Portland State University. Department of Engineering and Technology Management
Tugrul U. Daim
Date of Publication
Doctor of Philosophy (Ph.D.) in Technology Management
Engineering and Technology Management
Telecommunication -- Standards, Telecommunication -- Management
1 online resource (vii, 169 pages)
There is a dearth of decision-support models or frameworks to aid managers in the Information and Communications Technology (ICT) industry in uniformly assessing the key factors in the decision to standardize innovative technologies. Making the proper decision is consequential and potentially fraught with risks for the firm such as competitive exposure, high expenditures with inadequate returns, restrictive inbound or outbound patent licensing obligations, and related complications.
This study presents a framework to guide managers in the ICT industry in assessing the factors that inform the decision to participate in the development of technology standards. Using multi-criteria decision analysis and judgment data from panels of experts, a robust model is developed that comprehends the essential criteria and outcomes within the context of computer interconnect technologies. The resultant, generalizable model is validated against the case of the extant Universal Serial Bus (USB) interconnect standard and found to be congruent with the assessment of the experts.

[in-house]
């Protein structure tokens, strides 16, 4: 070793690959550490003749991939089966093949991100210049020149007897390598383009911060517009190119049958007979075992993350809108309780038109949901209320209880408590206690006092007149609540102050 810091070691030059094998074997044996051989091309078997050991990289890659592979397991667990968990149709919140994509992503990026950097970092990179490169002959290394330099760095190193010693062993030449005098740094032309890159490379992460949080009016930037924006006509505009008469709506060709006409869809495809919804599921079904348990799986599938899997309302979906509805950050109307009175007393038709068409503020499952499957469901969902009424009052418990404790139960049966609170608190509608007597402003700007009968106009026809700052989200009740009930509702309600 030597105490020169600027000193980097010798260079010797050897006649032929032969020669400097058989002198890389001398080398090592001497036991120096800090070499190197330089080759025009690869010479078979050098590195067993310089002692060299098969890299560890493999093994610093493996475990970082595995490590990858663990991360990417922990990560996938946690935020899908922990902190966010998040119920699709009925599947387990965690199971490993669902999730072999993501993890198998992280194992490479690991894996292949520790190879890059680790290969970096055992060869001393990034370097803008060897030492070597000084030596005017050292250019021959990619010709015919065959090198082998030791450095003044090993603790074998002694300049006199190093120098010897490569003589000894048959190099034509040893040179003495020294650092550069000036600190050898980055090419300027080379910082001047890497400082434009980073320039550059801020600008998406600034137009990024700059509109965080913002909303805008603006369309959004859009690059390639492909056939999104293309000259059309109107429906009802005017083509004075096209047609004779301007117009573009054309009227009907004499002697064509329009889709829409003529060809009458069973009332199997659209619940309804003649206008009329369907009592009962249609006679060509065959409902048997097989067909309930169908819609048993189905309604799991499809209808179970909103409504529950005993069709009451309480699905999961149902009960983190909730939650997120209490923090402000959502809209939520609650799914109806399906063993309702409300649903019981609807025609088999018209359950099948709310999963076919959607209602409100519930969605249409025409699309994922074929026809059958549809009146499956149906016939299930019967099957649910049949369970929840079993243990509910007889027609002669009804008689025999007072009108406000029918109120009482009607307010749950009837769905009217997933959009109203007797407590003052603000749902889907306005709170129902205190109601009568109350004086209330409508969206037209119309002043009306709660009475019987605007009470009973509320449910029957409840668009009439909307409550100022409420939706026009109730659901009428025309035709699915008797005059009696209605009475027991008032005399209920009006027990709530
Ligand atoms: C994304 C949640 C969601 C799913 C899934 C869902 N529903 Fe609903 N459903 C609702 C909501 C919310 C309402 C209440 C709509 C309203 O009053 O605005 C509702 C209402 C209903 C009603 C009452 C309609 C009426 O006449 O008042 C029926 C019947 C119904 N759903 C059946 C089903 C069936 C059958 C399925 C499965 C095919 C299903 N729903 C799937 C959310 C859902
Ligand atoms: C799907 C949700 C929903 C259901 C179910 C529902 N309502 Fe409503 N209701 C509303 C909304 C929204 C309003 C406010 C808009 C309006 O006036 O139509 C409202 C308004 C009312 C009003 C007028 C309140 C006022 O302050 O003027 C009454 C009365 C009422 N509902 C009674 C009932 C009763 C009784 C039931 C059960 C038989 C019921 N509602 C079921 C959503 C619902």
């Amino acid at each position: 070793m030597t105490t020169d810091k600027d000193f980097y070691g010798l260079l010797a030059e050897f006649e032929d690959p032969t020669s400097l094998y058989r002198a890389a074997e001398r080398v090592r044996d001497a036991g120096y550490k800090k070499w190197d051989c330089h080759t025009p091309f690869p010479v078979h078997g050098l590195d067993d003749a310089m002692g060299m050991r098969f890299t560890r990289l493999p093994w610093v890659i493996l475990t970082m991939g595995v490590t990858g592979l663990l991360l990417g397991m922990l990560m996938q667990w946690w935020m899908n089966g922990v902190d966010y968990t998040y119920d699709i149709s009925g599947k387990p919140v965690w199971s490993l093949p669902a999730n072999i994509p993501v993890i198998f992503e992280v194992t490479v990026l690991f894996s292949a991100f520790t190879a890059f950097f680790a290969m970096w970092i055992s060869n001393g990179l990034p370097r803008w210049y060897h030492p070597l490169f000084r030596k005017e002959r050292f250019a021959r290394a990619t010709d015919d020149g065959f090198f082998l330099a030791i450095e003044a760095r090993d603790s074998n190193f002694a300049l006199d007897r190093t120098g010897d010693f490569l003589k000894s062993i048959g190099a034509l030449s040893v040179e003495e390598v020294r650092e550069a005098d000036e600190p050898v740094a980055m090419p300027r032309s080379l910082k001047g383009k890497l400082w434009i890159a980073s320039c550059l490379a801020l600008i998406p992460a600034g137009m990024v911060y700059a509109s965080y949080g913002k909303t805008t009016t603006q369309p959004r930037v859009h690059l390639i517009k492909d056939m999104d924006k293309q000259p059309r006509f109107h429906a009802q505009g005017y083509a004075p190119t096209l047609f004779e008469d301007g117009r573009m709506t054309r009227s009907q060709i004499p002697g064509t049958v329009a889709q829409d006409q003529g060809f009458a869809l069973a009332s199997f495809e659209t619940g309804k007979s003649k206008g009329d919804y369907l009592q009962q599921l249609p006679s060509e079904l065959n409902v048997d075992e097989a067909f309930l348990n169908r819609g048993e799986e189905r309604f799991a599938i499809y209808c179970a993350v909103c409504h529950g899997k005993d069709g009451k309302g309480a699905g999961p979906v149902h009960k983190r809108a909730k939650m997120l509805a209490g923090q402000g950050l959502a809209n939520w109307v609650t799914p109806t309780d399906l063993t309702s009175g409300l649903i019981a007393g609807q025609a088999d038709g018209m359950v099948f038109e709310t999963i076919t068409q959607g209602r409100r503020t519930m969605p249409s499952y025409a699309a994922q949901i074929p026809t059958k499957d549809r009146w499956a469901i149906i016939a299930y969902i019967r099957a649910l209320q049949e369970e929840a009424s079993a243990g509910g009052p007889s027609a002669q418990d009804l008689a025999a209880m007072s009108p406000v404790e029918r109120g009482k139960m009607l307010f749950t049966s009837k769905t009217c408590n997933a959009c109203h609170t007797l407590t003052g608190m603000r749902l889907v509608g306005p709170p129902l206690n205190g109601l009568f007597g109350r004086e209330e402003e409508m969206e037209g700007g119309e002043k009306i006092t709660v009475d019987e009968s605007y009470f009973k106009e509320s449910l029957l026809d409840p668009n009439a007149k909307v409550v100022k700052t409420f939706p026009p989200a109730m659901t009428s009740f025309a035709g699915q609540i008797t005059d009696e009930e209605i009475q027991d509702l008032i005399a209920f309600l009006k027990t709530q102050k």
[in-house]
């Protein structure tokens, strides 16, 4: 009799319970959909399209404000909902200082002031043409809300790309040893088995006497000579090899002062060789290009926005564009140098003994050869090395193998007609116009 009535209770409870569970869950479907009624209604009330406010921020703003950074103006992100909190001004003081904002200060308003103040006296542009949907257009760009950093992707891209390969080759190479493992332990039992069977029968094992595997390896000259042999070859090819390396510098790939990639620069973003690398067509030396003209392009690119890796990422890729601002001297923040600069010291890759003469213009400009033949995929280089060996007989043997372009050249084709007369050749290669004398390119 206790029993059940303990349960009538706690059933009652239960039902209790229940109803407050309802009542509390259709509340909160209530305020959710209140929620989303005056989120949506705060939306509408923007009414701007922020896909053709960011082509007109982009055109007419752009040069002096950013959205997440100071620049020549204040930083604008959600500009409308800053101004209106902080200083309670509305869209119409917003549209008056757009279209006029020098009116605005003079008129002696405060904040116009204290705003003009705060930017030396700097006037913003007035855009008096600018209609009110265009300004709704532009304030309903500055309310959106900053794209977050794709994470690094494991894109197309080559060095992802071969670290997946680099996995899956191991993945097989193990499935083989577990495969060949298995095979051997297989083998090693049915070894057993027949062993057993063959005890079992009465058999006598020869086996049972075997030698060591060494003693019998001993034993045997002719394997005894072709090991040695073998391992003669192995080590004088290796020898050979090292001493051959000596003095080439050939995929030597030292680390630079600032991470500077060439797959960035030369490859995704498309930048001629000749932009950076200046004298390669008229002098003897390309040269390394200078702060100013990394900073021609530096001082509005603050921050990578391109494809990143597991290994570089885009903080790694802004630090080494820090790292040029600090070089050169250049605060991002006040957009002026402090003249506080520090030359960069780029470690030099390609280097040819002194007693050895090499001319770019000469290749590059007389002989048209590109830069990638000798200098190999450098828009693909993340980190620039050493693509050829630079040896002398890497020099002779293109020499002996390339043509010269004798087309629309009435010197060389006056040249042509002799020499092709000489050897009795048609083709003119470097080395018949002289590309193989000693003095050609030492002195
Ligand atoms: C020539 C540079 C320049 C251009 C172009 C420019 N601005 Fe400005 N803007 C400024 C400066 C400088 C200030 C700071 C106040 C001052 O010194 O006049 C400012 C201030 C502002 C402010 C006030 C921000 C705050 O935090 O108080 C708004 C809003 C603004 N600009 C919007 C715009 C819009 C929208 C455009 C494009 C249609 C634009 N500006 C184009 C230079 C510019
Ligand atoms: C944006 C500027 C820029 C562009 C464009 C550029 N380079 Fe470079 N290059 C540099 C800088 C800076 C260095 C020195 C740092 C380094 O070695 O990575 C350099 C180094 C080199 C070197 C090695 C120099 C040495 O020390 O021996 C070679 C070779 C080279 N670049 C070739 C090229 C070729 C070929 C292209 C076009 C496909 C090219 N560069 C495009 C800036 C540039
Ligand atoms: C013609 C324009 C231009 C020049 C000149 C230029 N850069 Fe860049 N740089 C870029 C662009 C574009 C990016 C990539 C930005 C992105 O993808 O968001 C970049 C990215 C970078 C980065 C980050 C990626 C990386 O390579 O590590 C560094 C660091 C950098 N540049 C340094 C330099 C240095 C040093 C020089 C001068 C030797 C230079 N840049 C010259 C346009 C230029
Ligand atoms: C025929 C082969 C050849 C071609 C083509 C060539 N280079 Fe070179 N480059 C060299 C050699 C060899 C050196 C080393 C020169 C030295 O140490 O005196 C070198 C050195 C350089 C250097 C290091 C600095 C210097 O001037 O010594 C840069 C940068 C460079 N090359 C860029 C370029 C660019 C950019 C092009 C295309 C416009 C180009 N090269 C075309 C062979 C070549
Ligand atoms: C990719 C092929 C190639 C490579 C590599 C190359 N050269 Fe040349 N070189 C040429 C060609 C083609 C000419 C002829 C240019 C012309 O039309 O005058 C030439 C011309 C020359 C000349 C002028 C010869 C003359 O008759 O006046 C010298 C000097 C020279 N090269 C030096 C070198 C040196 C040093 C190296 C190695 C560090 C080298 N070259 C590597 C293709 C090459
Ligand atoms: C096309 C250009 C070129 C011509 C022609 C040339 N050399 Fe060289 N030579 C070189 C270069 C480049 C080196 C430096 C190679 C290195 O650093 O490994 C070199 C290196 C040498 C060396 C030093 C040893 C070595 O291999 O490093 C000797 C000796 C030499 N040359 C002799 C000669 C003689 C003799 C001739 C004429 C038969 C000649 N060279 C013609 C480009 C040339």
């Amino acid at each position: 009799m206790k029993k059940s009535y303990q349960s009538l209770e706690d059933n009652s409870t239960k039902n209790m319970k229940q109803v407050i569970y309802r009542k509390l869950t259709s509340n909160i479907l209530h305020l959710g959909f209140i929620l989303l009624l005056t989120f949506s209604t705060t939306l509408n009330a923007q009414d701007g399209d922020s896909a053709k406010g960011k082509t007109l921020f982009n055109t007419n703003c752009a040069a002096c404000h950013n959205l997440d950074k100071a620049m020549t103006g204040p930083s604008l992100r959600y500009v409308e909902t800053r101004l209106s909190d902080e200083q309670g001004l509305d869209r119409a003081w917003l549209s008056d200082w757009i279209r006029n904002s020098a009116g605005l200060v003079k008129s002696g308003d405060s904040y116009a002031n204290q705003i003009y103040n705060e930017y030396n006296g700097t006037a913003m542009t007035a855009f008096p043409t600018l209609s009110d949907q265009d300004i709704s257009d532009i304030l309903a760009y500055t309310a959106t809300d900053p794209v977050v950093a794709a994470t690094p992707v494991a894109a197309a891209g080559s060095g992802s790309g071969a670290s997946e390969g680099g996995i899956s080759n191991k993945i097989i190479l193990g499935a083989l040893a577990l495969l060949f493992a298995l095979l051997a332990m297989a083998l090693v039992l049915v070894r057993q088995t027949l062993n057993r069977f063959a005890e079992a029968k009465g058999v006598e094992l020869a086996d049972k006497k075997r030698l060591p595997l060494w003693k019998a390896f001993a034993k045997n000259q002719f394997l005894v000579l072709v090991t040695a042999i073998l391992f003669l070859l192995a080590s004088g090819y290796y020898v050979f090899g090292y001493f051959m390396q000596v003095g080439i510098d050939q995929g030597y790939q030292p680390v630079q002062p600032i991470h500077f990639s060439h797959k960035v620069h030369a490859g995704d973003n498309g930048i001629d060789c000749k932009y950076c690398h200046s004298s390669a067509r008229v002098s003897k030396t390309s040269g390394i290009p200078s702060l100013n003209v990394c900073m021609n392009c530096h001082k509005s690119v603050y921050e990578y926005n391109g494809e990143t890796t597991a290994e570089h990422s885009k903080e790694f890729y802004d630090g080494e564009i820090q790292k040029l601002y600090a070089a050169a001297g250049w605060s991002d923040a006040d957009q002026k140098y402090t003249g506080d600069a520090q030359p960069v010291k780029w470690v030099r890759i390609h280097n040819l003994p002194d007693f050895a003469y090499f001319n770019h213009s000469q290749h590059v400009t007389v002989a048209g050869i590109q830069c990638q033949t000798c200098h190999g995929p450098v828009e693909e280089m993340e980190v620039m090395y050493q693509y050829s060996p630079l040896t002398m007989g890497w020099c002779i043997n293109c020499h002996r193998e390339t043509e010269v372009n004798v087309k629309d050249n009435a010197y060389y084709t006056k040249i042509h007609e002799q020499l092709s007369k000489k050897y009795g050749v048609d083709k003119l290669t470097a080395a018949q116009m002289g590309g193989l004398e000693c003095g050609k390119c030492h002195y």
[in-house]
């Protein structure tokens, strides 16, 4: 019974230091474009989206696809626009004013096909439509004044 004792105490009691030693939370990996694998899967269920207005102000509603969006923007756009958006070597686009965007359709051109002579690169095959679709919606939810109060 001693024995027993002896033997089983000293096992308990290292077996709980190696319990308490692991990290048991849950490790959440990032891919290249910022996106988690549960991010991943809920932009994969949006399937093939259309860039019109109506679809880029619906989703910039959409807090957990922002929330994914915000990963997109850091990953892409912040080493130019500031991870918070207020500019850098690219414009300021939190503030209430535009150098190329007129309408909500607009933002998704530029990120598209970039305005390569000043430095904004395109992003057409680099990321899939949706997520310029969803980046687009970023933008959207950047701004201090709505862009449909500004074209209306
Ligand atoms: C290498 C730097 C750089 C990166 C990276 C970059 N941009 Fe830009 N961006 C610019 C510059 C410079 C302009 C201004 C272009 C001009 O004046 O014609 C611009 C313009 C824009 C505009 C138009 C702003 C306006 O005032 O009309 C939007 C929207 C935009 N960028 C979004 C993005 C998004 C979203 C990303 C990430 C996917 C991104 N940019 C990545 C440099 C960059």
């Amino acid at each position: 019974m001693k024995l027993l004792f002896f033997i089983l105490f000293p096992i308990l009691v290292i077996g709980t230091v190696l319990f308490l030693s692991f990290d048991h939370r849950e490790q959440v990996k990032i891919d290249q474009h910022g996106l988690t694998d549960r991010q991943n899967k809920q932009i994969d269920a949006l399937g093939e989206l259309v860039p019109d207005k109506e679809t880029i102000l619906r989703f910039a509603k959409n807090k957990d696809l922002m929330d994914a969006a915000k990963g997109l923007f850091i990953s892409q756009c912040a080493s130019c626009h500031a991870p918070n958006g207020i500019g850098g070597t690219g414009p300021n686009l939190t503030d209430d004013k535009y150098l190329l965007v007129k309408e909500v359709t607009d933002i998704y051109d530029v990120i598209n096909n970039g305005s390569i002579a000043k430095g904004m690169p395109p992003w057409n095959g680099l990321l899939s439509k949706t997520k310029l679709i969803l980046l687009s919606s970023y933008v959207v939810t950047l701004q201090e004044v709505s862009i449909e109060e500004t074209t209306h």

Scholarship on technology standards development is rich and multifaceted--spanning numerous streams of inquiry. This research contextualizes technology standardization within the economic, strategic, organizational, and legal perspectives. The resultant model demonstrates that strategic planning is regarded by the experts as the principal driver in the decision to participate in a technology standardization effort. Furthermore, the primacy of commitment and leadership within the standards-setting organization is unambiguously established through rigorous quantitative analysis. The proposed model verifies that the firm's desire to align its product roadmap to the emerging standard is the chief criterion in the decision to contribute to the standards development effort. Other criteria of high interest include the leveraging of network externalities to glean disruptive trends within the ecosystem, the exploration of opportunities to expand the total available market for the firm, and the availability and terms of IP licenses. Sensitivity analysis affirms the overall predictive strength and robustness of the model and its widespread applicability.
Future research on model expansion and application to other technologies, as well as the development of uniform patent valuation methods will further enrich the knowledge base.
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Neshati, Ramin, "Participation in Technology Standards Development: A Decision Model for the Information and Communications Technology Industry" (2014). Dissertations and Theses. Paper 1850.